Chances are, however, that you came to Redwoods State Park to see one thing in particular: redwood trees. You’ll be surrounded here, as the campground is lined by the massive old forest. There are plenty of hiking trails nearby if you want to explore, and you’ll have plenty of shade and wind protection regardless of where you go.
The park itself has 86 campsites, 50 of which are reserved for RVs. They allow rigs of up to 25 feet (and trailers of up to 21 feet), but getting to the site can be a bit of a harrowing experience, as you’ll have to travel down narrow roads that are full of twists and turns. There won’t be any hookups waiting for you when you get here, either. You will find fire pits, picnic tables, and food lockers, though, and there are strict rules about storing any food that isn’t actively being consumed.
There are restrooms and showers here, and while they’re very nice, you’ll need to bring lots of quarters to use them. There’s also a visitor center on the premises, and during the weekends in the summertime the rangers will lead walks through the area. These walks are a great way to learn about the forest and everything that lives in it — including Sasquatch (the rangers probably don’t talk about Sasquatch).
Despite the fact that you’ll be deep in one of the most majestic forests on Earth, it’s unlikely that you’ll forget you’re living in the 21st century while you’re here. The problem is that the park is very close to Highway 199, and you can hear traffic noise at almost all hours of the day. The car sounds may be drowned out a bit by the river if the water rises high enough, but usually you’ll have to deal with a cacophony of honks, vrooms, and other car sounds.
What I Liked:
- Perfect for surrounding yourself with redwood trees
- 50 campsites reserved for RV use
- Situated next to beautiful Smith River
- Ideal for fishing and swimming
- Nice restrooms and pay showers available
What I Didn’t Like:
- Roads you must take to get here are difficult to navigate
- Nearby highway provides constant background noise
Maybe the only thing that can rival Redwood National Park in terms of beauty is the Pacific Ocean — and guess what, you can see both here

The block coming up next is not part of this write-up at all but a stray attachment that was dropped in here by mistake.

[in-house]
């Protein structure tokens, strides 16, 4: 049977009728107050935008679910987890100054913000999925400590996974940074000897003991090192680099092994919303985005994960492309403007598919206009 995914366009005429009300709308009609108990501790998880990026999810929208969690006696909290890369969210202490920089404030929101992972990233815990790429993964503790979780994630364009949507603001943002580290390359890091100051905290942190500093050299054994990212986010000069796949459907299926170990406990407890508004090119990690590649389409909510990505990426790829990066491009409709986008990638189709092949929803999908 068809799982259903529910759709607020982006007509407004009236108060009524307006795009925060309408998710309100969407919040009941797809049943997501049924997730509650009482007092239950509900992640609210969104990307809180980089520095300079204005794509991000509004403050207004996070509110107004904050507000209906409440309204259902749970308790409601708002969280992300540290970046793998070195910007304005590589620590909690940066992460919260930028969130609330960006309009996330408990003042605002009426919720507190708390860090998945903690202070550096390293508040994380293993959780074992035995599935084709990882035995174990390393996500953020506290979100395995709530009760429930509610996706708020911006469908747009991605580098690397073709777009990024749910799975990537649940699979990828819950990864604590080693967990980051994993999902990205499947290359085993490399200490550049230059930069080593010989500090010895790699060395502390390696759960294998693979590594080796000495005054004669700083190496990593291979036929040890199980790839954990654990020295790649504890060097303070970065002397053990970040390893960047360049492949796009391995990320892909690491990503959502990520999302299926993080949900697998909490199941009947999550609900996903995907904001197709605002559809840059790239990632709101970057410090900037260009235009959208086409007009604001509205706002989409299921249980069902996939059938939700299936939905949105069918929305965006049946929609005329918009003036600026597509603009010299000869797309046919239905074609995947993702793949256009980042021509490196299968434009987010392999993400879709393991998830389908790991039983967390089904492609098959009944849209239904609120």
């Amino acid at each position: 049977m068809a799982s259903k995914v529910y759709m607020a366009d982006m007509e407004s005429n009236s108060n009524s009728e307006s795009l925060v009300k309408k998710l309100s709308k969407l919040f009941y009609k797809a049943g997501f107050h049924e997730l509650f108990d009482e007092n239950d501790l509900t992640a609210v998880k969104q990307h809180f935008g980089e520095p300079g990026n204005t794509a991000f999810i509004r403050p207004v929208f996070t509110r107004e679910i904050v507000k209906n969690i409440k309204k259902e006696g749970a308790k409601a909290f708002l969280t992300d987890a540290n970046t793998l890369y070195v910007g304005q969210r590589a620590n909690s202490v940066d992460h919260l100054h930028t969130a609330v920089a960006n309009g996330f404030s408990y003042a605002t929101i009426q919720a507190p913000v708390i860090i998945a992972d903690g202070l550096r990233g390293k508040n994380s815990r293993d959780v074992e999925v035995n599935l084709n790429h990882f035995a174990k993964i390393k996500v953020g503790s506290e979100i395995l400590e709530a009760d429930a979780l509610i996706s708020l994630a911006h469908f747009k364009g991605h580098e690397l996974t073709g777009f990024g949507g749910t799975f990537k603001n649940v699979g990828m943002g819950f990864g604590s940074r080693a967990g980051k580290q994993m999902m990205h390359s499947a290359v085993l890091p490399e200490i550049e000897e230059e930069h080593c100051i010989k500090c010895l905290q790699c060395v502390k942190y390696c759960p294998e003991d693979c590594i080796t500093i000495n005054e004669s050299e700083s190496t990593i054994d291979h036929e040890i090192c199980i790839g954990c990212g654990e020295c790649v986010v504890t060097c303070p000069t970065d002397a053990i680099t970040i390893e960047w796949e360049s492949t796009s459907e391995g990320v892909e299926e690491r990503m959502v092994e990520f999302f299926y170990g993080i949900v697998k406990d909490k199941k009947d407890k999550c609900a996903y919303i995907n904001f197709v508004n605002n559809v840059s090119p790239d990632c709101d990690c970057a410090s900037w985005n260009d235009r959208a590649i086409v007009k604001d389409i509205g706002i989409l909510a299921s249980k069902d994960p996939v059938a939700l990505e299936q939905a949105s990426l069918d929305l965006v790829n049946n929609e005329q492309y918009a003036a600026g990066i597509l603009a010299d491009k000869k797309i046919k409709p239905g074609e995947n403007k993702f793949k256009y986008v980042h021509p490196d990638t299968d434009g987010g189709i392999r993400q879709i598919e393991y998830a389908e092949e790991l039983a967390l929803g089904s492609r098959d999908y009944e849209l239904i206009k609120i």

Few resorts — much less RV parks — can hope to match the spectacular beauty that Gold Bluffs Beach Campground offers in spades. Set alongside the Pacific coastline, you’ll wake up to the kind of beauty that people pay big bucks to experience — but camping here only costs $5 a night.
While there’s certainly no shortage of sand and surf to explore, this isn’t just a beach. There are over 70 miles of biking and hiking trails in the area, and you can go from sandy dunes to majestic forest in just a few steps.
The wildlife is indicative of that variety as well. There aren’t many beaches in the world where you can see herds of elk roaming nearby, but this is one of them. Don’t get too close, however; while they may look docile and majestic, no one wants the words “stomped into elk paste” written on their death certificate.
This campground may be one of the most beautiful on the planet, but you’ll have to work to earn that beauty. You can park small RVs (up to 24 feet) at one of the campgrounds, but to reach the most majestic spot, you’ll have to walk 5 miles or bike 10. No vehicles are allowed at this spot, so it’s tent camping only. It’s well worth it if you’re able to make the trek, however.
If you decide to stay at the campground that accepts RVs, you’ll find solar showers, restrooms, picnic tables, firepits, and barbecues available for you to use. None of this will meet your standards if you’re used to the height of luxury, but it has everything you need to spend a few comfortable nights here — and the scenery more than makes up for the lack of sophistication.
There aren’t any hookups to be found, although they do offer covered trash receptacles and animal-proof bins. You can get in a lot of trouble if you leave food out (even crumbs), so be sure to police your scraps — or else a bear might do it for you. You can also find potable water here, and you’re much less likely to get yelled at while using that.
Being near the beach is certainly a perk, but it’s not without its drawbacks. There aren’t any actual redwoods at this site, so you’ll have to travel elsewhere to find those (or, you know, look down the road a ways). Fortunately, the camp is pretty centrally-located, making it easy to mosey on over to other sites when you’re tired of splashing in the water. The lack of trees also means there really isn’t any shade or wind breaks, although the site does offer wind shelters.